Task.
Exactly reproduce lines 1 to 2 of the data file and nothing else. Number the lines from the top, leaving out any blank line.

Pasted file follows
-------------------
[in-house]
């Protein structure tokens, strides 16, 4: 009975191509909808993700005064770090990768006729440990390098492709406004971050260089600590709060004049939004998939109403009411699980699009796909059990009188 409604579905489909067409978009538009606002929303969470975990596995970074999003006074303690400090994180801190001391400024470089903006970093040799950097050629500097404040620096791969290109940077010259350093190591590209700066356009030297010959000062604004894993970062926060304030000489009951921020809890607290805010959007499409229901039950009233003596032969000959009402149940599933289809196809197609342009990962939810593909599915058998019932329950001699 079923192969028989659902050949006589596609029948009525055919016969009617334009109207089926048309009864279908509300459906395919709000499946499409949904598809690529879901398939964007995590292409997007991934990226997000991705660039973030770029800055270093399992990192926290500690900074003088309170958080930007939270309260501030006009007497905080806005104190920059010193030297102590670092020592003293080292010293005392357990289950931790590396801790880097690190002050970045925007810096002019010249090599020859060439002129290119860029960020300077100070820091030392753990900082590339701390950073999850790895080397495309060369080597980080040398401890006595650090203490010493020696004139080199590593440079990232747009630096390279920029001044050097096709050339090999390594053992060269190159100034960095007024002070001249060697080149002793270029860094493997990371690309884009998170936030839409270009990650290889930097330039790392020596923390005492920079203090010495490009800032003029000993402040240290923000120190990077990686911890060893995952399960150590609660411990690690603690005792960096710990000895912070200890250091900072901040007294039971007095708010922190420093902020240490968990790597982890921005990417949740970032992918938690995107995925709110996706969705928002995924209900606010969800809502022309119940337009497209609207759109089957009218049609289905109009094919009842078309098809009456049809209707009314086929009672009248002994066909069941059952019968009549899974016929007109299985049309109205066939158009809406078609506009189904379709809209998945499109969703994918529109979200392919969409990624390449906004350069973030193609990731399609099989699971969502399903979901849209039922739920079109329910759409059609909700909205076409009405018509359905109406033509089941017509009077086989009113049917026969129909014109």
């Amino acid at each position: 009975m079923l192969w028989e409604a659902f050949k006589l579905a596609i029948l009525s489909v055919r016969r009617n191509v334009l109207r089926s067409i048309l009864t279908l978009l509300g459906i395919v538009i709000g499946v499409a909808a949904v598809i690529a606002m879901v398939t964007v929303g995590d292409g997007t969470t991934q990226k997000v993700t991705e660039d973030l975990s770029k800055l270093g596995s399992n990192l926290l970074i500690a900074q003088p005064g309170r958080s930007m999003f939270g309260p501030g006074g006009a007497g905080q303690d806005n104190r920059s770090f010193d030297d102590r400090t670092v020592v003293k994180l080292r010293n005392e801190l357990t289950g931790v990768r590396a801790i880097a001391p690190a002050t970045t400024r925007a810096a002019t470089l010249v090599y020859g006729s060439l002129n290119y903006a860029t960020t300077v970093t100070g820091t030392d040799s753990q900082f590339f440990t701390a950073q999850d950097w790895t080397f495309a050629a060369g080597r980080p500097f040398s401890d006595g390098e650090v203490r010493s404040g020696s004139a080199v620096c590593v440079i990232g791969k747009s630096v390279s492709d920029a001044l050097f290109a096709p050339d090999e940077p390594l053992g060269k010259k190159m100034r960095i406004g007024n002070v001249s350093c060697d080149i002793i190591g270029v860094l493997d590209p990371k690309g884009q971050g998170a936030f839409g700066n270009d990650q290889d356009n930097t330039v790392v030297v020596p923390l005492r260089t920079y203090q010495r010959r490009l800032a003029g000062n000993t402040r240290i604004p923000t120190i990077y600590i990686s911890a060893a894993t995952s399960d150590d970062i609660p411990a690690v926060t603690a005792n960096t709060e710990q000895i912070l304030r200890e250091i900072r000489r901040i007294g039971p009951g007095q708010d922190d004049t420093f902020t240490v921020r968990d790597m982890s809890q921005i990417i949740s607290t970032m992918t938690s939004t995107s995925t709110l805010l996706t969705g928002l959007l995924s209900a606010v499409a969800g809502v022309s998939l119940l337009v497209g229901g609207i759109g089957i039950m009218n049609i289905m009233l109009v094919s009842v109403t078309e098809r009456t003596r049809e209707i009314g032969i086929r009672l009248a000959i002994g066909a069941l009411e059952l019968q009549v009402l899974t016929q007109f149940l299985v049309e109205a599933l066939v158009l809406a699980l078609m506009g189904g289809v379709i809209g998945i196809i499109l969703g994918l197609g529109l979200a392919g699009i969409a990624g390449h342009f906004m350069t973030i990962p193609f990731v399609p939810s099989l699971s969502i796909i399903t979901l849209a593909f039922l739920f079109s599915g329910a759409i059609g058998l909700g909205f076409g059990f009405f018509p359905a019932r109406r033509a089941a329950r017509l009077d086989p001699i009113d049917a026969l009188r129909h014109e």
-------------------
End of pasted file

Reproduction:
[in-house]
């Protein structure tokens, strides 16, 4: 009975191509909808993700005064770090990768006729440990390098492709406004971050260089600590709060004049939004998939109403009411699980699009796909059990009188 409604579905489909067409978009538009606002929303969470975990596995970074999003006074303690400090994180801190001391400024470089903006970093040799950097050629500097404040620096791969290109940077010259350093190591590209700066356009030297010959000062604004894993970062926060304030000489009951921020809890607290805010959007499409229901039950009233003596032969000959009402149940599933289809196809197609342009990962939810593909599915058998019932329950001699 079923192969028989659902050949006589596609029948009525055919016969009617334009109207089926048309009864279908509300459906395919709000499946499409949904598809690529879901398939964007995590292409997007991934990226997000991705660039973030770029800055270093399992990192926290500690900074003088309170958080930007939270309260501030006009007497905080806005104190920059010193030297102590670092020592003293080292010293005392357990289950931790590396801790880097690190002050970045925007810096002019010249090599020859060439002129290119860029960020300077100070820091030392753990900082590339701390950073999850790895080397495309060369080597980080040398401890006595650090203490010493020696004139080199590593440079990232747009630096390279920029001044050097096709050339090999390594053992060269190159100034960095007024002070001249060697080149002793270029860094493997990371690309884009998170936030839409270009990650290889930097330039790392020596923390005492920079203090010495490009800032003029000993402040240290923000120190990077990686911890060893995952399960150590609660411990690690603690005792960096710990000895912070200890250091900072901040007294039971007095708010922190420093902020240490968990790597982890921005990417949740970032992918938690995107995925709110996706969705928002995924209900606010969800809502022309119940337009497209609207759109089957009218049609289905109009094919009842078309098809009456049809209707009314086929009672009248002994066909069941059952019968009549899974016929007109299985049309109205066939158009809406078609506009189904379709809209998945499109969703994918529109979200392919969409990624390449906004350069973030193609990731399609099989699971969502399903979901849209039922739920079109329910759409059609909700909205076409009405018509359905109406033509089941017509009077086989009113049917026969129909014109």